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Apple cider vinegar may promote mental health

Apple cider vinegar may benefit mood in healthy adults.jpg
Daily ingestion of apple cider vinegar was found in a recent study to improve the mood of healthy, college-aged individuals.

As interest in a healthy microbiome has grown over the last several years, fermented foods and beverages have become more popular. Not only are consumers increasingly turning to pre-, pro- and even postbiotics for improved gut health, but for the myriad other benefits that come along with a healthy microbiome.

One such ingredient gaining popularity is apple cider vinegar, whether on its own or as part of a wellness shot or drink. While vinegar has long been lauded for its gut health benefits, a recent study has indicated apple cider vinegar may also confer benefits when it comes to mood (Nutrients. 2021; 13[11]:4020).

“To our knowledge, this is the first study to link daily vinegar ingestion in healthy young adults with improved mood,” the authors noted.

Researchers at Arizona State University, after a prior study investigating the effects of red wine vinegar on blood glucose levels, sought to examine the potential role vinegar could play on mental health, noting gut-brain connection.

To gather this data, the researchers found 25 healthy, college-aged student volunteers during the peak of the COVID-19 pandemic in October 2020. The study consisted of a four-week, placebo-controlled trial wherein half the students drank an apple cider vinegar drink (two tablespoons vinegar diluted in one cup water) twice daily with meals. The other half consumed a low-dose vinegar pill, which the researchers noted contained enough vinegar to give off an odor, but not enough to elicit an effect. This allowed the researchers to ensure the control group could not self-identify and that the study would remain blinded. Both groups then answered questionnaires about their mood before, during and after the four-week period, and also submitted urine samples for analysis.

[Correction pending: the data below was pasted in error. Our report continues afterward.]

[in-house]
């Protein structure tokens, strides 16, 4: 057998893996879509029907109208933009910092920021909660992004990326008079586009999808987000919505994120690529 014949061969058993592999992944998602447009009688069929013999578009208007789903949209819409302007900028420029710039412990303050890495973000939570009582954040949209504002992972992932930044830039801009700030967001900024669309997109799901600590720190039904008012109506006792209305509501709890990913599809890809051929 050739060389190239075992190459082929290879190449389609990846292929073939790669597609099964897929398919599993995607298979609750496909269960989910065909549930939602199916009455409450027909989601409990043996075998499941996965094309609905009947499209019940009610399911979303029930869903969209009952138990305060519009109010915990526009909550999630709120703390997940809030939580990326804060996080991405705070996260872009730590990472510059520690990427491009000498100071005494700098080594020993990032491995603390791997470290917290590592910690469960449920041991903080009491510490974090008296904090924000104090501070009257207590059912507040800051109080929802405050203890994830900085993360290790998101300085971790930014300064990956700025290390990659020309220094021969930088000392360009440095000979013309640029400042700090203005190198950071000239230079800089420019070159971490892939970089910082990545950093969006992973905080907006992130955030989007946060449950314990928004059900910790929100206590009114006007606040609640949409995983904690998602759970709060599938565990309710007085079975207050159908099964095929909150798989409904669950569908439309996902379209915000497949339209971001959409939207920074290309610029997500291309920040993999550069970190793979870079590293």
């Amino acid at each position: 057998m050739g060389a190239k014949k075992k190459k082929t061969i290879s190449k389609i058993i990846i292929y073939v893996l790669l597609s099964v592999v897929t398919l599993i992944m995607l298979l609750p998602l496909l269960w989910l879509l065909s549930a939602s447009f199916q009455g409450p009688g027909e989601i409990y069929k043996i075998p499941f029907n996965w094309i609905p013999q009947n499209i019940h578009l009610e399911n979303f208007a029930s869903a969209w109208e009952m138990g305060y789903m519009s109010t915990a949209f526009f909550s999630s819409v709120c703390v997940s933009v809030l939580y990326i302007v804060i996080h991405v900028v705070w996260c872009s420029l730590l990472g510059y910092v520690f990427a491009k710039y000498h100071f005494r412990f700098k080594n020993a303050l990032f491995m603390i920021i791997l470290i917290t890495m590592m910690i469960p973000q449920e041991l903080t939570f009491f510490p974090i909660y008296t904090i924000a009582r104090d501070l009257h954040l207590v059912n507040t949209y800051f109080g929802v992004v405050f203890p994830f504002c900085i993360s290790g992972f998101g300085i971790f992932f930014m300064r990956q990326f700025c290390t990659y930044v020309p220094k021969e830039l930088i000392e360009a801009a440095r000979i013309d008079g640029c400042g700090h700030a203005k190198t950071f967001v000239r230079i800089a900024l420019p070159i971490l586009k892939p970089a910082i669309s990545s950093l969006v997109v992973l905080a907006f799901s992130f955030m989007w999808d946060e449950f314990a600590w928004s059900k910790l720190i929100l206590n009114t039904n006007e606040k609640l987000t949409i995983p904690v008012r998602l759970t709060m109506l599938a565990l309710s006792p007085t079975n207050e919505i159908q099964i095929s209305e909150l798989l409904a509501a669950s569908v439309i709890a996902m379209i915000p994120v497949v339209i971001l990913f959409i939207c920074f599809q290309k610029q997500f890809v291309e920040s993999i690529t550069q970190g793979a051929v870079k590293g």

After four weeks, the resulted pointed toward the apple cider vinegar having a positive effect on mood. Participants in the cider group reported a 20-34% reduction in poor mood, while the placebo group actually reported a slight increase in poor mood over the same period.

The urine samples help paint a picture as to why.  

“Several of the metabolic alterations associated with vinegar ingestion were consistent for improved mood,” the authors wrote, “including enzymatic dysfunction in the hexosamine pathway as well as significant increases in glycine, serine, and threonine metabolism.”

If immunity has been the topic du jour over the last two years, mental health is not far behind. Even before the pandemic upended the everyday lives of the global population, the promotion of mental health was trending up. The researchers noted, “over 40% of college students self-report moderate-to-severe depression, a 77% increase over the past decade,” concluding, “simple and safe strategies that effectively reduce depression in this population are urgently needed. These data warrant continued investigation of vinegar as a possible agent to improve mood state.”

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